According to the CEI, 68% of respondents are experiencing one or more symptoms of PTSD based on criteria from the Diagnostic Statistical Manual of Mental Disorders (DSM V). There are obvious mental health implications here, but if we consider this data from a marketing perspective, understanding how this shared trauma impacts individuals within a community can inform how a brand effectively communicates with their communities now and moving forward.
The impact of trauma has been coupled with a mind boggling amount of change, which has happened seemingly overnight. Due to this pacing, we must take a moment to understand how a trauma informed perspective will facilitate new communication strategies that will create deeper relationships with our communities than ever before.
Brand messaging has simply become more difficult today than it was even a year ago, in 2019. Anything less than a fully trauma informed approach may be experienced as hollow or simply for marketing success. As awareness of the trauma caused by COVID-19, and the increased surfacing of systemic racism has affected society, it is no longer acceptable for brands to be simply looking to make a sale. The expectation is that awareness translates directly into action. We must engage with our communities in an authentic way that goes beyond optics, to reflect real values and right action within the communities we serve.
In unprecedented times, brands are being asked to act as community leaders by showing the values of their company with service, dedication to their employees, and commitment beyond marketing and social media. Our data shows that 30% of CEI respondents want the brands they engaged with to support their employees offline, and a staggering 53% of respondents want brands to support their community’s values.
By digging deep into the specific values driving community members, we see that consumers are demanding a more authentic form of engagement. For example, we observed that 69% of CEI respondents want companies to support front line workers, while only 41% of respondents want to receive a discount on a product. This new level of commitment means brands can fully understand and deliver the right message based on a far more emotional metric than ever before.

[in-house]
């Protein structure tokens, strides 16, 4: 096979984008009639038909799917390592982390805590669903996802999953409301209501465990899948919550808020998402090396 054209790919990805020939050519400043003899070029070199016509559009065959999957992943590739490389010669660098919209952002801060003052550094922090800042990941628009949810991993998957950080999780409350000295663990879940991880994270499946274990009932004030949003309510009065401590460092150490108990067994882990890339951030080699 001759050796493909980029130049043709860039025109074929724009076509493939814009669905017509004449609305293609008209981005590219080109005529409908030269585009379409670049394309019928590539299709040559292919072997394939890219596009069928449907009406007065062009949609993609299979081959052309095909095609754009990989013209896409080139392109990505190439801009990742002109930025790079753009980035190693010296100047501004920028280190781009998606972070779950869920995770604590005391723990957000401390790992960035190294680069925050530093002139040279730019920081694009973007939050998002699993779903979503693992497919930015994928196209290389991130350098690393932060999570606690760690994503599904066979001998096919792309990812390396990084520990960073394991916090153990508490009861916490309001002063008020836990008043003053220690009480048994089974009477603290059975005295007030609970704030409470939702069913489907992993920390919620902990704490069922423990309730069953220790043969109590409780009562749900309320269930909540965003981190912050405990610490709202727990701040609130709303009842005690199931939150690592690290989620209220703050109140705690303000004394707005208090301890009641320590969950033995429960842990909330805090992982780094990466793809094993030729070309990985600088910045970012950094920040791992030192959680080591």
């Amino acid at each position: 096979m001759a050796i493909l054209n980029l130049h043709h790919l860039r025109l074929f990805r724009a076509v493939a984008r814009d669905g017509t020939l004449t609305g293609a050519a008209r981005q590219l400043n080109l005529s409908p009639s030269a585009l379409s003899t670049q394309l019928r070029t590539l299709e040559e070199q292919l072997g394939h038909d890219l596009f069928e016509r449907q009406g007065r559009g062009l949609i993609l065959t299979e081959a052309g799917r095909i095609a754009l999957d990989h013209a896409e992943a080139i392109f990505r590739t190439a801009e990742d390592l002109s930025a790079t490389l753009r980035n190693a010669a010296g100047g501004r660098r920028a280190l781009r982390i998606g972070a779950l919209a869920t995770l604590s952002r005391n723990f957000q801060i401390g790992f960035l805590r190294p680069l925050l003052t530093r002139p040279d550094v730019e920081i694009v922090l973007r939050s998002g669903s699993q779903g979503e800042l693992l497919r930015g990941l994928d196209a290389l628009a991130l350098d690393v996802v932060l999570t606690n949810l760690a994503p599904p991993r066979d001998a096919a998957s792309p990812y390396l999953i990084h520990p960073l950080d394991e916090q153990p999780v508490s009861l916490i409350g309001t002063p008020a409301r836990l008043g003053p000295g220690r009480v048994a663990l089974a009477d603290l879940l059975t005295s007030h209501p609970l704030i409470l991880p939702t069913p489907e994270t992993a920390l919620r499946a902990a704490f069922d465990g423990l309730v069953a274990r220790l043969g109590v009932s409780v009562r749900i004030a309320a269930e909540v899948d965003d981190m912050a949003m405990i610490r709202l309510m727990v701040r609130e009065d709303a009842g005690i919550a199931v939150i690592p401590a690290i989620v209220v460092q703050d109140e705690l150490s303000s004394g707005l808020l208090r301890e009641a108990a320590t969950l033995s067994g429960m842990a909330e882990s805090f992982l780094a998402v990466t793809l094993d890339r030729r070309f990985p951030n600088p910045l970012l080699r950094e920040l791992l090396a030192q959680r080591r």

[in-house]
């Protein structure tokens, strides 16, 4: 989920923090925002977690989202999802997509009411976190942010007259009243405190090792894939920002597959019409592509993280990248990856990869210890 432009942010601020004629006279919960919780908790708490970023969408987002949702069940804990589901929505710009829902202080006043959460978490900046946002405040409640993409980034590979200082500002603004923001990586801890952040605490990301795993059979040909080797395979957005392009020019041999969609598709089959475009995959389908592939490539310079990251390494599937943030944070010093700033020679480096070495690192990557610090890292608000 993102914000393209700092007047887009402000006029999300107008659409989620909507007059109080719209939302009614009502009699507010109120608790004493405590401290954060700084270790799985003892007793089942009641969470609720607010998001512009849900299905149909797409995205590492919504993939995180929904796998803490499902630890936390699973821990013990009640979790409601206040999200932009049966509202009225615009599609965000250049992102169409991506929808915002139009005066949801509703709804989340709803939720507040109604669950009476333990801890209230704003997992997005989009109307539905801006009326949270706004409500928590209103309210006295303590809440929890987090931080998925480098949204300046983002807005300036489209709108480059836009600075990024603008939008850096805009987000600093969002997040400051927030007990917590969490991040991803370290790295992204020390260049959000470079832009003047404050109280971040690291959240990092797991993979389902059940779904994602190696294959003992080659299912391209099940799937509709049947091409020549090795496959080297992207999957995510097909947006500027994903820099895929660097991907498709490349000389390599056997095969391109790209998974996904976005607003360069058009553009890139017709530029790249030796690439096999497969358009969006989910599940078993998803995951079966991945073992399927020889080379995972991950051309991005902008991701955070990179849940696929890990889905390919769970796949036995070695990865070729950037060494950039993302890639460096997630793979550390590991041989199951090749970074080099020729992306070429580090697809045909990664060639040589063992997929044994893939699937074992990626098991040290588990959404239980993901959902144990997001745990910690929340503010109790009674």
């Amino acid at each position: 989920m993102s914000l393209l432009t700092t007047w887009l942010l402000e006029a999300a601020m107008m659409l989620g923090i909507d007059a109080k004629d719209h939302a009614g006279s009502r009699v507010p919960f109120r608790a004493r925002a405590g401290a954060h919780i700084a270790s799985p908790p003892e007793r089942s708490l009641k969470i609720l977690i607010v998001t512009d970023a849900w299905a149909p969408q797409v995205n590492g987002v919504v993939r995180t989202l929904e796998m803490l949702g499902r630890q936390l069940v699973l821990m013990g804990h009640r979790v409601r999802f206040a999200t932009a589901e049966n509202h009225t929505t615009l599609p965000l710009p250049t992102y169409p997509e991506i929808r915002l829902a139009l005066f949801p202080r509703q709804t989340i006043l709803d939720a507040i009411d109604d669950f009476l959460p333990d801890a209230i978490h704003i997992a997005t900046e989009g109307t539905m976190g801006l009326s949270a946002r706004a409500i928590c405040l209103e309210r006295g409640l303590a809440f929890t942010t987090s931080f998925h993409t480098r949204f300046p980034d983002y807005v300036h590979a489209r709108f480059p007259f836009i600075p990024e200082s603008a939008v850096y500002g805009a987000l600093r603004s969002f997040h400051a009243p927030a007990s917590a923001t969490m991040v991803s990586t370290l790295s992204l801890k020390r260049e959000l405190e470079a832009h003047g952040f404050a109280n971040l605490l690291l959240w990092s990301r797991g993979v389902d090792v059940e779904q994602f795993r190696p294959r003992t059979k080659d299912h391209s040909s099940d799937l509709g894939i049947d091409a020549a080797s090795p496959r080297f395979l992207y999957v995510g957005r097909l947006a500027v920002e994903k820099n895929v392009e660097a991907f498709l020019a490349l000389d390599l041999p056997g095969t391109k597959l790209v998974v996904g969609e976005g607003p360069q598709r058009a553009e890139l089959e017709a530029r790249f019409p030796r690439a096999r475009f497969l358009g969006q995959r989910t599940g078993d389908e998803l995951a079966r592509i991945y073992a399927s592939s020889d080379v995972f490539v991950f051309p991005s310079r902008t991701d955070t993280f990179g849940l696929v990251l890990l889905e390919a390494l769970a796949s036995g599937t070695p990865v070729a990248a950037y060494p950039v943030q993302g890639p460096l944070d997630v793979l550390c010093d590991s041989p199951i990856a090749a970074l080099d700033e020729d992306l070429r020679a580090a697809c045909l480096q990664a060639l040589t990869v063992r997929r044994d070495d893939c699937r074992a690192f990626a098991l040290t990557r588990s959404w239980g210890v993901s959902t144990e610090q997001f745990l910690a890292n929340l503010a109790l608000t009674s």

Having studied communities since 2003, I am always looking to understand how different individuals want to be communicated with. With the many events that have unfolded, it’s easy to understand why everything has changed overnight.
As we knew it would, our research ultimately led us right back to our original question, “What’s next?” With our new awareness gleaned from the CEI, we dove right into how a trauma informed perspective could help brands approach their communities with fresh eyes. The basic tenets of a trauma informed lens outline that: one needs to be approached in the right way; and we need to help folks feel safe, trusted, supported, collaborated with, and empowered. When someone is approached with that in mind, they begin to open up, they begin to feel whole, and they’ll remember those who understood them and helped them feel like there will be a future beyond this trauma.
We are all seeking to align ourselves with communities and companies that reflect our own values, intentions, and perspectives. So when we see companies/communities donating time, talent and treasure, we resonate with them. A brand has to align with someone's lifestyle identities, desires, and behaviors for them to really want to be a part of their community.
We hope the CEI helps people and brands dive deeper, to communicate with intention with the communities they serve, in a way that feels right, that feels real, from a place of caring, support, and partnership.
By Gary Moskoff has a passion for research, strategy, and digital storytelling. Currently, he leads Sleeping Giant (SG), a research driven creative agency founded in 2003. SG enables their clients to find their truth and empowers them to create, then share their story. Over the years, Gary has built a variety of platforms and online experiences, which has driven upwards of 100 million downloads. SG clients have included Intel, AT&T, AOL, Google, Nite Ize, Cherwell Software, NTT, CROCS, Spyder Active Sports, and WMI.
By Leah Friedman is an educator, facilitator and specialist in art therapy, therapeutic relationships, and group dynamics. Her background blends professional counsel, creative problem solving and education. Trained in art therapy, mindfulness, visual literacy, and psychology, she has cultivated exceptional communication skills supporting the training of new therapists and group.